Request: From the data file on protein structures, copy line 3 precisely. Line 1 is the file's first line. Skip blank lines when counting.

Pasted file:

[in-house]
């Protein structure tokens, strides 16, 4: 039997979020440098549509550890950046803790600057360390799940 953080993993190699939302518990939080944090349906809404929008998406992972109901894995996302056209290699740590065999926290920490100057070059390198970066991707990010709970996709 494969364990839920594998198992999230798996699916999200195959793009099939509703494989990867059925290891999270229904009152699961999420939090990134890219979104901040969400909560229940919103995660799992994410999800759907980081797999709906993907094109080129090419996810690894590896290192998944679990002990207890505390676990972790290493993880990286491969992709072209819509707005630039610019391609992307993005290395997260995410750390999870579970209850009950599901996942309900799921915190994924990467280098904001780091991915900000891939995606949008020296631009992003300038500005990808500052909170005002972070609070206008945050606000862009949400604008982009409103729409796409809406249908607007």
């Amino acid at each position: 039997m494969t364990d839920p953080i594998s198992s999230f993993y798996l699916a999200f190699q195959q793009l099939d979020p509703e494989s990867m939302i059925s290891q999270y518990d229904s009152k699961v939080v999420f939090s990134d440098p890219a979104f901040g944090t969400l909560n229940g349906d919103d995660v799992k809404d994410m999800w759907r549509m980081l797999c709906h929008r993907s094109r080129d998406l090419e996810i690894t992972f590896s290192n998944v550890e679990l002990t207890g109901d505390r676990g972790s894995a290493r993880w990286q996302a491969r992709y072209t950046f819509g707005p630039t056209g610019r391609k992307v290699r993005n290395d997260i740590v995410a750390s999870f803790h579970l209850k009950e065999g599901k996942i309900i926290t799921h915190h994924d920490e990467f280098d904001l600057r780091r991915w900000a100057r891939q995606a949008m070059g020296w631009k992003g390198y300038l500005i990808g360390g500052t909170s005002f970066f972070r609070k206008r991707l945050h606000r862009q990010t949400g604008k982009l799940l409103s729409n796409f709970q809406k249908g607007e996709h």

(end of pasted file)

């Amino acid at each position: 039997m494969t364990d839920p953080i594998s198992s999230f993993y798996l699916a999200f190699q195959q793009l099939d979020p509703e494989s990867m939302i059925s290891q999270y518990d229904s009152k699961v939080v999420f939090s990134d440098p890219a979104f901040g944090t969400l909560n229940g349906d919103d995660v799992k809404d994410m999800w759907r549509m980081l797999c709906h929008r993907s094109r080129d998406l090419e996810i690894t992972f590896s290192n998944v550890e679990l002990t207890g109901d505390r676990g972790s894995a290493r993880w990286q996302a491969r992709y072209t950046f819509g707005p630039t056209g610019r391609k992307v290699r993005n290395d997260i740590v995410a750390s999870f803790h579970l209850k009950e065999g599901k996942i309900i926290t799921h915190h994924d920490e990467f280098d904001l600057r780091r991915w900000a100057r891939q995606a949008m070059g020296w631009k992003g390198y300038l500005i990808g360390g500052t909170s005002f970066f972070r609070k206008r991707l945050h606000r862009q990010t949400g604008k982009l799940l409103s729409n796409f709970q809406k249908g607007e996709h």